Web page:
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The changing riverside landscape
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  Themes Homepage > Maidenhead
The changing riverside landscape

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Brunel's Revenge
The railway bridge at Maidenhead is an example of the genius of Isambard Kingdom Brunel, the great Victorian engineer. The bridge was needed to take the Great Western Railway over the Thames at Maidenhead, but Brunel was told by the Thames Commissioners that any bridge should not obstruct the towpath. This increased the distance to be spanned.

Maidenhead Railway Bridge
Maidenhead Railway Bridge
Brunel solved the problem by designing a bridge with the widest and flattest arches that have ever been built of brick.
These are Brunel's plans. His critics thought this was a folly, that the arches were far too flat and that the bridge would collapse under the weight of the trains. Bridge elevation Drawings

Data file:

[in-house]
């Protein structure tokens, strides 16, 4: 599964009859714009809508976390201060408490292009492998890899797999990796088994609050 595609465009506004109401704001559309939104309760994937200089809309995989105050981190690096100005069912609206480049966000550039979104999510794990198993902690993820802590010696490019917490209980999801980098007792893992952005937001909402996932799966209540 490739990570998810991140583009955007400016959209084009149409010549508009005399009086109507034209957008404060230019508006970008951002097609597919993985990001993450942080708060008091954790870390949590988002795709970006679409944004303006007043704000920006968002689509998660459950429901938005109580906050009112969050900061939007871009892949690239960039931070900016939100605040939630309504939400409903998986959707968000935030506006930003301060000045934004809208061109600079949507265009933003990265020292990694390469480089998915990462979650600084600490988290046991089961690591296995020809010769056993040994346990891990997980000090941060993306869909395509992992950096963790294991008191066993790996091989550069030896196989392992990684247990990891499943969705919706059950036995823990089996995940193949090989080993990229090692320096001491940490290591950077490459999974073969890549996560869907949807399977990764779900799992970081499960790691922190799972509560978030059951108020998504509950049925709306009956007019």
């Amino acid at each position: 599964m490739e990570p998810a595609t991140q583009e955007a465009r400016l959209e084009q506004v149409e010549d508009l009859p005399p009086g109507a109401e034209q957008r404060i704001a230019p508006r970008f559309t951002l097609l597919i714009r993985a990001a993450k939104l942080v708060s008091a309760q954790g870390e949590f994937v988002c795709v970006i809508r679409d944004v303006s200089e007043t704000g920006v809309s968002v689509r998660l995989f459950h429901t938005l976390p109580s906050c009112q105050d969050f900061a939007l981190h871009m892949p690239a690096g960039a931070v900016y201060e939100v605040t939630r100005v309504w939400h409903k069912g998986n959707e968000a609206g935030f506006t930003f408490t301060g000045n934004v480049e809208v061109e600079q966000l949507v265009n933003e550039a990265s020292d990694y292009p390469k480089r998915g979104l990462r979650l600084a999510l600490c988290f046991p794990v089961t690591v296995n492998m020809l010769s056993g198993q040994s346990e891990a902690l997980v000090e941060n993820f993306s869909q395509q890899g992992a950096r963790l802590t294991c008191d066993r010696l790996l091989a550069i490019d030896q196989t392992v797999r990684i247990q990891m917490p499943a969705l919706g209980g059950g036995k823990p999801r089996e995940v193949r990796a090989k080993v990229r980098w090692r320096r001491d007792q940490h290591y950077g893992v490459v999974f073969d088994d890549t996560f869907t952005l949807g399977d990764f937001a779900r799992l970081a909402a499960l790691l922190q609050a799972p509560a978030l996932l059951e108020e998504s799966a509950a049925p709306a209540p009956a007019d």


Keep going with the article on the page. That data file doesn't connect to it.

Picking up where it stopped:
Bridge elevation Drawings
1892 Bridge & workmen
1892 Bridge & workmen
But Brunel went ahead and the bridge was finished in the summer of 1838. (This photograph is from 1892, when additional work was carried out)

To pacify the skeptics, Brunel agreed to leave the timber centerings in place to give the bridge additional support. But several months later, during a storm, these centerings blew down, leaving the bridge standing firm on its own. In fact it had stood firm all along. Brunel had secretly eased the timber supports clear of the brickwork without telling anyone. Maybe this was a riposte to his critics. He knew his design was sound.
The bridge was eventually recognised as a supreme feat of engineering. It has featured in paintings by many artists, including this watercolour of 1846. Here the painter contrasts the new, high speed railway with the conventional barge traffic on the river below. Maidenhead railway bridge over the Thames
Maidenhead railway bridge over the Thames
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  Themes Homepage > Maidenhead
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